Scott has fresh idea in creel

`Bass Boss' looks to test TV waters with new show

BASS Masters Classic notebook


July 26, 2002|By Candus Thomson | Candus Thomson,SUN STAFF

BIRMINGHAM, Ala. - The "Bass Boss" is back at the event he founded, and now he's looking to return to television with a new weekly show.

Ray Scott hopes to find a network - perhaps ESPN or Outdoor Life - to air Eagles of Angling, a bass competition that permits only 4-pound test and doesn't allow anglers to use nets to boat their fish.

The 13-week show would pit two teams of two anglers against each other for a day of fishing, with the winner moving on to the next round.

"I'm more convinced of this concept than I was when I started BASS," said Scott, who founded BASS in 1968 and sold it to his deputy and an Alabama investment firm in 1986.

"We're putting sport back in sport fishing. It's not as exciting today as it was 15-20 years ago, and that's not a criticism. The fishermen today are just trying to produce pounds of meat for a win."

Scott brushed off criticism that using lighter line puts more stress on the fish because it takes more time and effort to get it in the boat.

"That's for saltwater fish. A black bass is like a mule. ... They just quit [fighting] when they get tired," he said.

Scott has a pilot episode in the can - with anglers Davy Hite, Paul Elias, Roland Martin and Ken Cook - and has tested it on bass clubs.

"They seem to like it. The best scene is when Elias blows it. He just about blows a gasket. Roland loses [a couple of fish] and has a tantrum. He pounds his feet up and down. That's exciting television."

The professional anglers seemed happy to see Scott at the BASS Masters Classic.

"Now, it's an official Classic," said competitor Mike Wurm.

Their warm welcome this week touched Scott, who only this year is emerging from a frosty relationship with BASS.

"I've always been here. It's just this year I'm coming in through the front door," he said with a wink and grin.

Snakehead pops up

It took just about 10 seconds for the northern snakehead to rear its ugly self at an open question-and-answer session with Steve Williams, the head of the U.S. Fish and Wildlife Service.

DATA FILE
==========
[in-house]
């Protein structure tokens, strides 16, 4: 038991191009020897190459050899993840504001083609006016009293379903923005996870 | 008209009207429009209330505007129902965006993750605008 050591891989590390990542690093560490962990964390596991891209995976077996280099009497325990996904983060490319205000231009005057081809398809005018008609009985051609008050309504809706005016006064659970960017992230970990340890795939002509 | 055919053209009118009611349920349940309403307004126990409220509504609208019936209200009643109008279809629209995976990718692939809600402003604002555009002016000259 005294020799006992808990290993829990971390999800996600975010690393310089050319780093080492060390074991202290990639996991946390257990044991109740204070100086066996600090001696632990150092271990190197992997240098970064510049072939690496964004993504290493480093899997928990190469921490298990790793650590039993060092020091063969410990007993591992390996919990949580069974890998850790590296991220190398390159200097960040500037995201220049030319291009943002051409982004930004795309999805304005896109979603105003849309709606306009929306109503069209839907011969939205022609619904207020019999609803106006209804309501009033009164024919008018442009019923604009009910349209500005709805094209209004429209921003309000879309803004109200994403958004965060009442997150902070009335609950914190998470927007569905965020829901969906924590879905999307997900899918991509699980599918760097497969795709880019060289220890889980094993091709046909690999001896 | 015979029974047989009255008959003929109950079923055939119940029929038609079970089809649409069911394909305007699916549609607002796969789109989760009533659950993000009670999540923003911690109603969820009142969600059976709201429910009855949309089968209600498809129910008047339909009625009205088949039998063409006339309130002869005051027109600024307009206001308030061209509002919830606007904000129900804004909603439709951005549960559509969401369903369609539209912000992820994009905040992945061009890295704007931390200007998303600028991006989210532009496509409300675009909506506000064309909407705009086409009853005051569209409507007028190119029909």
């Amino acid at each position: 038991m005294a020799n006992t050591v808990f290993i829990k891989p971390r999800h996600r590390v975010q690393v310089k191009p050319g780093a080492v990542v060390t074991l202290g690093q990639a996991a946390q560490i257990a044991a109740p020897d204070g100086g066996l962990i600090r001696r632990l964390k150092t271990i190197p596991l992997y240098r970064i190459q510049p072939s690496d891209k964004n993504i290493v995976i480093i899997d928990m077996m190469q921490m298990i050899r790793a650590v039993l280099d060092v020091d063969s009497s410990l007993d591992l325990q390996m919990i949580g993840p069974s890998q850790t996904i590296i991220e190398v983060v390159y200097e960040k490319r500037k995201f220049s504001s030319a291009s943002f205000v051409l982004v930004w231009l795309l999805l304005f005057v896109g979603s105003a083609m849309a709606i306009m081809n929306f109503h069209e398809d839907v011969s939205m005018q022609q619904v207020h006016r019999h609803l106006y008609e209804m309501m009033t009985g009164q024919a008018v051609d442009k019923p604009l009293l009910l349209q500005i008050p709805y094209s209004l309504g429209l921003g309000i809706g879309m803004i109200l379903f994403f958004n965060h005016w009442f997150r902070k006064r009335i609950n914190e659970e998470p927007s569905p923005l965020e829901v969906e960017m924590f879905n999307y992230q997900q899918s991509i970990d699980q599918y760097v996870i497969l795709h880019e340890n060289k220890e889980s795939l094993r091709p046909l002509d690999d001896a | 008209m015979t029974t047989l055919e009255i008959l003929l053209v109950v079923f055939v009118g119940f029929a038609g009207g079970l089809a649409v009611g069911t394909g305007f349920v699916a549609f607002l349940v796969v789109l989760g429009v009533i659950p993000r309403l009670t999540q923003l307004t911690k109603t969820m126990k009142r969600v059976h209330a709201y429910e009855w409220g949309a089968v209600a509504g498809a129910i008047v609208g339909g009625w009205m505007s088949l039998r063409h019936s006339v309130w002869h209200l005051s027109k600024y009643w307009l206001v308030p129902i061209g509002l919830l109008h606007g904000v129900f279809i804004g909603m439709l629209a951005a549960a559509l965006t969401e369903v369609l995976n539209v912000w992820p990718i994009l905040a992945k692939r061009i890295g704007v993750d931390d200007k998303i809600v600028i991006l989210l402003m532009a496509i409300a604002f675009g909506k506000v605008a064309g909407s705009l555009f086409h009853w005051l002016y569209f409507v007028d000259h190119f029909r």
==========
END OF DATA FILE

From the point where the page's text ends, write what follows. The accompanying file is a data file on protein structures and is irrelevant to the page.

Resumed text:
Scott Sewell, conservationist for the Maryland B.A.S.S. Federation, asked Williams about the agency's involvement in attempts to identify and eradicate the toothy predator from the Crofton gravel pond.

Williams said the state Department of Natural Resources would continue to lead the effort, but federal authorities involved in land management issues would be seeking larger budgets to deal with the larger issue of invasive species.

Maxfield calls time

The last time Maryland bass fishing fans saw Carl Maxfield, the South Carolina angler was holding aloft an oversized $100,000 check that proclaimed him king of the Potomac River.

That was two years ago, when Maxfield captured first place in the BASSMASTER Top 150 stop in Maryland.

And that, it turns out, was the highlight of his next year.

"I went into a little bit of a slide and got a little sidetracked," he said. "I can't put my finger on it."

But Maxfield regrouped this year and collected 580 points, good for 15th place on the tour and a spot in the Classic.

The slump taught Maxfield a lesson. He'll be taking off this fall for deer hunting, college football watching and a little recreational fishing.

"I'm just going to chill out, but I'm not going to let any spider webs grow on my fishing tackle," he said.

Maxfield will return for the winter and fall, and looks forward to competing in a revamped format that will include for the first time two stops in California.

The difference between Maxfield's first Classic in 2000 and this one is he knows what's waiting for him.

"I'm a lot more relaxed. I know more of what to expect," he said. "Chicago was a whirlwind and I got pulled a lot of different ways. I've learned to use my time better."And that, apparently, includes taking some off.

Keeping it in family

Virginia's Woo Daves, winner of the 2000 Classic, has 22 sponsors and plenty of fans. He even has angler footwear - the Woo Shoe - on the market.

So this year Daves is diverting some interviews to his 30-year-old son, Chris, who qualified for his second Classic (he competed in 1996, also on Lay Lake) by finishing in the money in all of the eastern tournaments this past year.

There have been four father-son combinations to qualify over the 32 years of the event.

Does Woo, a 17-time Classic angler, give his son suggestions?

"I don't give him any advice," said the senior Daves. "I don't want it to be bad advice."

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